Of course, everyone knows the historic 172-year-old Saint-Lazare train station, the essential gateway to Normandy’s green pastures. But Saint-Lazare is also synonymous with the very famous department stores on boulevard Haussmann, the Chapelle expiatoire, a neo-classical architectural masterpiece, the Théâtre Mogador and its big popular shows … A huge multifaceted touristic district.
Inaugurated in 1837, the Gare Saint-Lazare, close to the Grands Magasins on boulevard Haussmann, was reconstructed between 1842 and 1853, extended between 1886 and 1889, then restored in 1936. This station, which served the western suburbs of Paris, and Normandy, is currently undergoing work to facilitate access, renovate the facade, and redesign the paved square decorated with two original buildings by the sculptor Arman, and incorporate businesses … a town within the town!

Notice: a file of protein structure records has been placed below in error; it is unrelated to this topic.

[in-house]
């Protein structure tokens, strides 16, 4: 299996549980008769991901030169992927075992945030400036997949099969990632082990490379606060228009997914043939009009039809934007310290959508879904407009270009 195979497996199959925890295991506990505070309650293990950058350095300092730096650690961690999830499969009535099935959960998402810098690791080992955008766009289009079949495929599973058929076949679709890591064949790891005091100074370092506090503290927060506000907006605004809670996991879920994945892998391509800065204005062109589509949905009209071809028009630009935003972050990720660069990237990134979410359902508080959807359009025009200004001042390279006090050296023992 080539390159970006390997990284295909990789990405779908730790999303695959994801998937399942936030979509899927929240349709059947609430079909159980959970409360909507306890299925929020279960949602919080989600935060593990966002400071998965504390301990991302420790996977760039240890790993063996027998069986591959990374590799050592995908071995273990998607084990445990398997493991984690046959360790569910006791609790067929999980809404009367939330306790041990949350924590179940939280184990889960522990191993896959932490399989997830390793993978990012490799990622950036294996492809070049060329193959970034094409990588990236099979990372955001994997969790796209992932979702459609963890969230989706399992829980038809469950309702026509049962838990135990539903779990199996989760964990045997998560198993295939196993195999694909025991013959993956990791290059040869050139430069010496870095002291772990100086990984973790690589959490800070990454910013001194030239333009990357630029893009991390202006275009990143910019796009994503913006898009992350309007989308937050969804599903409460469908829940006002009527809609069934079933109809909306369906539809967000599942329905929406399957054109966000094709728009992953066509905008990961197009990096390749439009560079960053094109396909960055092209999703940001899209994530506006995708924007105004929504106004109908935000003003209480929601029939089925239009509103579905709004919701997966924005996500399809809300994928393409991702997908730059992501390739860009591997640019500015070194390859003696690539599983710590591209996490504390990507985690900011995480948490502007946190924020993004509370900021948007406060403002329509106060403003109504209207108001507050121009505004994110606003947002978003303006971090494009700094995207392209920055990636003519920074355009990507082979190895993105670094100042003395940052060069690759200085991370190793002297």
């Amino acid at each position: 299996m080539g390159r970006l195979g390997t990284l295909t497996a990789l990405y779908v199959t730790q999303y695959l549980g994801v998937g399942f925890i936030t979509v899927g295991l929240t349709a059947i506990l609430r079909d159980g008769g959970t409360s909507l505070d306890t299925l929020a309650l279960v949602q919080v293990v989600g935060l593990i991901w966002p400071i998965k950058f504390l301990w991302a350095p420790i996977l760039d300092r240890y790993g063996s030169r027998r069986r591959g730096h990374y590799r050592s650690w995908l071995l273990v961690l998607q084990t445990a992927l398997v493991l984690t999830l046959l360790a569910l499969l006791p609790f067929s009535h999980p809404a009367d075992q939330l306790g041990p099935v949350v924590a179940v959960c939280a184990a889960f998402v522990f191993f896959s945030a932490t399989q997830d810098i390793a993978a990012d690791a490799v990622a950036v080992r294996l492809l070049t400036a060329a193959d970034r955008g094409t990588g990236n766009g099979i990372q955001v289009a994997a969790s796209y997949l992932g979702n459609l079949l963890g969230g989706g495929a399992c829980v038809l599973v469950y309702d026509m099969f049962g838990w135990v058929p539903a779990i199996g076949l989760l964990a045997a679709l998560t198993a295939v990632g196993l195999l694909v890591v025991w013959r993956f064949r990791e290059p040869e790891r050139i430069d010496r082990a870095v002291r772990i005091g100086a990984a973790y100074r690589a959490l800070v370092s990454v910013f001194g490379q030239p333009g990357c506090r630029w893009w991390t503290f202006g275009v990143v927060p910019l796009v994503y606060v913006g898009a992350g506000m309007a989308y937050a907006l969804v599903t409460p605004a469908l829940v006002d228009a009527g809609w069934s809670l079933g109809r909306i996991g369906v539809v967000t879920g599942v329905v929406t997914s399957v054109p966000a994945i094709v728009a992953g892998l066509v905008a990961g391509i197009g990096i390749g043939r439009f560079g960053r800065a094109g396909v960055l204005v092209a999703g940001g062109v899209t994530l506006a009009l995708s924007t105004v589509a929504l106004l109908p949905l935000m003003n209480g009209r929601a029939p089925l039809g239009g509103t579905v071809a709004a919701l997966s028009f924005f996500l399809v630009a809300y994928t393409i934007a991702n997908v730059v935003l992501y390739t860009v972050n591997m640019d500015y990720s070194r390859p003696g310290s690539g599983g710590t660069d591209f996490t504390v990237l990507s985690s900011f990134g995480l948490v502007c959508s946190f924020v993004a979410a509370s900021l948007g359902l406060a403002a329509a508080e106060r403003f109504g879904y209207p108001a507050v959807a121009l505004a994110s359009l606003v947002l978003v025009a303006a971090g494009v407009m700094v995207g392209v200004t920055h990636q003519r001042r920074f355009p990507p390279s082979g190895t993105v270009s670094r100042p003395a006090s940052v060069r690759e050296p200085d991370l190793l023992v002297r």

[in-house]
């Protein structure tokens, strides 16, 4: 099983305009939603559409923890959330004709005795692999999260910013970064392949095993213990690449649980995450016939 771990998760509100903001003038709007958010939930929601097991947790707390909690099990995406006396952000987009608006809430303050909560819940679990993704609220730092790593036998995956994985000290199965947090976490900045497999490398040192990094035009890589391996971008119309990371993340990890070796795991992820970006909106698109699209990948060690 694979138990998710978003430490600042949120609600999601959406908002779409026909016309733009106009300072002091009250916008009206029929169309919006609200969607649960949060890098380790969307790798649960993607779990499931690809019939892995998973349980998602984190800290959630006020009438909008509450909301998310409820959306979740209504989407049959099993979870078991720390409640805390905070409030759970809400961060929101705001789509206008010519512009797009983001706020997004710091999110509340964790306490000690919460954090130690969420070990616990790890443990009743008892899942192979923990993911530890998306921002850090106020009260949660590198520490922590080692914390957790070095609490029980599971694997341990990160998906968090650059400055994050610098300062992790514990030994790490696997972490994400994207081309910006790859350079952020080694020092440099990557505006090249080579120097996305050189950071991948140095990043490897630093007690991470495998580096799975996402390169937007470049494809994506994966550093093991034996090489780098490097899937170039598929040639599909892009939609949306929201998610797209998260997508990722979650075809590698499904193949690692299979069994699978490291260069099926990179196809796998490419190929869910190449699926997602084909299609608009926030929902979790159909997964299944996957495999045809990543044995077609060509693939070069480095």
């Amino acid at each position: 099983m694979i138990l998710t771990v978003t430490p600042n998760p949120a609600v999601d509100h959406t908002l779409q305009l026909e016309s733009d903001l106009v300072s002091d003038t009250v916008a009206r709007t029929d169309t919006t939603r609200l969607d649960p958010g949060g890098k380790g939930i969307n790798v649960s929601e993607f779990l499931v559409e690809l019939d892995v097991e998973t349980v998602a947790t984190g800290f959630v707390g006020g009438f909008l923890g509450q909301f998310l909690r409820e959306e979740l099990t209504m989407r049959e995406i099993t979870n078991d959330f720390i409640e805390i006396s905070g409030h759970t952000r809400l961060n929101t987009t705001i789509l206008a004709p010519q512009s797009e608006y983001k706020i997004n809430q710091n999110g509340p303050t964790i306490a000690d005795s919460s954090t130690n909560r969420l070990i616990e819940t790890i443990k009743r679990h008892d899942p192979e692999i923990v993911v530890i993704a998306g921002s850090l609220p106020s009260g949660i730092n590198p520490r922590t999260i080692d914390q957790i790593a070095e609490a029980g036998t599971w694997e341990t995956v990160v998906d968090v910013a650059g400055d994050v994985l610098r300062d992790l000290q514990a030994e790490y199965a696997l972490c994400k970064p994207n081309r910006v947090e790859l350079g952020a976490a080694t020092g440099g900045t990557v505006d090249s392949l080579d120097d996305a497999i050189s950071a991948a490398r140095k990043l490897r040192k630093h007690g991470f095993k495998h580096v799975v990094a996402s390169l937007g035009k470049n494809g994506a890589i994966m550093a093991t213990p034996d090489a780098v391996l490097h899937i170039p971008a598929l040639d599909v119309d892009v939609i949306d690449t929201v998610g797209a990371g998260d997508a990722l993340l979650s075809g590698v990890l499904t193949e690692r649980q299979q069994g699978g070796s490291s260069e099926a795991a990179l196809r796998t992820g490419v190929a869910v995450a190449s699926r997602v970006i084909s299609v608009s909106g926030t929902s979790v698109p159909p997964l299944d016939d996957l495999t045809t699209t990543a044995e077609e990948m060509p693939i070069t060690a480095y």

Guillotined in 1793, Louis XVI and Marie-Antoinette were hastily buried in the Madeleine cemetery, on the actual site of square Louis XVI. During the Restoration, their remains were exhumed and transferred to the Basilique de Saint-Denis. Louis XVIII erected a funerary chapel, completed in 1826, on the site of their first tomb. Laid out as a Greek cross, it is decorated inside with angels, fleurs-de-lis, an altar in white marble, and a sculpture of Marie-Antoinette soutenue par la Religion, by Cortot.
Built between 1860 and 1871, this church is situated at the crossroads of boulevards Haussmann and Malesherbes. The exterior cupola of the church is strongly influenced by Roman and Byzantine styles but inside is a daring metallic structure, the largest of its time.